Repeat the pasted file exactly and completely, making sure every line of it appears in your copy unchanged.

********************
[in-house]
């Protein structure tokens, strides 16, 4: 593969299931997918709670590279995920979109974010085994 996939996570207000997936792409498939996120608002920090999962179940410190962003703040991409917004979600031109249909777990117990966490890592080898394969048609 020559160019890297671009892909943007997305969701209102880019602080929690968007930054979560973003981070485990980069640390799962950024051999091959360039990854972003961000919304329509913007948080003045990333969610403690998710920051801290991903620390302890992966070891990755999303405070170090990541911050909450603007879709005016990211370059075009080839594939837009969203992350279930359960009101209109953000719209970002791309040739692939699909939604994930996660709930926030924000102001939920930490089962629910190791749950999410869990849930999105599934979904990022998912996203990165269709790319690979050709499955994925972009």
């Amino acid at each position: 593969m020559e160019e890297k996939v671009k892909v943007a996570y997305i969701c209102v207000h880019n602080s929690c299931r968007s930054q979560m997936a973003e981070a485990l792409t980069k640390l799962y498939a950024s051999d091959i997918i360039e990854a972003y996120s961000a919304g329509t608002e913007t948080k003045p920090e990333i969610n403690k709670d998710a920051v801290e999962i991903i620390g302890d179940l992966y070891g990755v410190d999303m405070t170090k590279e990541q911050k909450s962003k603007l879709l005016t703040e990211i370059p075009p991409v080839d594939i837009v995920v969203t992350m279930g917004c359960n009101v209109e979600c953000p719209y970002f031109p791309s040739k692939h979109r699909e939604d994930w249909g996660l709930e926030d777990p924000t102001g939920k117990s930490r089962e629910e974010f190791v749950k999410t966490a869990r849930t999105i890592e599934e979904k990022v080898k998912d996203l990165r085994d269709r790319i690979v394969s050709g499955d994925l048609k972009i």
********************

[in-house]
């Protein structure tokens, strides 16, 4: 593969299931997918709670590279995920979109974010085994 996939996570207000997936792409498939996120608002920090999962179940410190962003703040991409917004979600031109249909777990117990966490890592080898394969048609 020559160019890297671009892909943007997305969701209102880019602080929690968007930054979560973003981070485990980069640390799962950024051999091959360039990854972003961000919304329509913007948080003045990333969610403690998710920051801290991903620390302890992966070891990755999303405070170090990541911050909450603007879709005016990211370059075009080839594939837009969203992350279930359960009101209109953000719209970002791309040739692939699909939604994930996660709930926030924000102001939920930490089962629910190791749950999410869990849930999105599934979904990022998912996203990165269709790319690979050709499955994925972009």
């Amino acid at each position: 593969m020559e160019e890297k996939v671009k892909v943007a996570y997305i969701c209102v207000h880019n602080s929690c299931r968007s930054q979560m997936a973003e981070a485990l792409t980069k640390l799962y498939a950024s051999d091959i997918i360039e990854a972003y996120s961000a919304g329509t608002e913007t948080k003045p920090e990333i969610n403690k709670d998710a920051v801290e999962i991903i620390g302890d179940l992966y070891g990755v410190d999303m405070t170090k590279e990541q911050k909450s962003k603007l879709l005016t703040e990211i370059p075009p991409v080839d594939i837009v995920v969203t992350m279930g917004c359960n009101v209109e979600c953000p719209y970002f031109p791309s040739k692939h979109r699909e939604d994930w249909g996660l709930e926030d777990p924000t102001g939920k117990s930490r089962e629910e974010f190791v749950k999410t966490a869990r849930t999105i890592e599934e979904k990022v080898k998912d996203l990165r085994d269709r790319i690979v394969s050709g499955d994925l048609k972009i």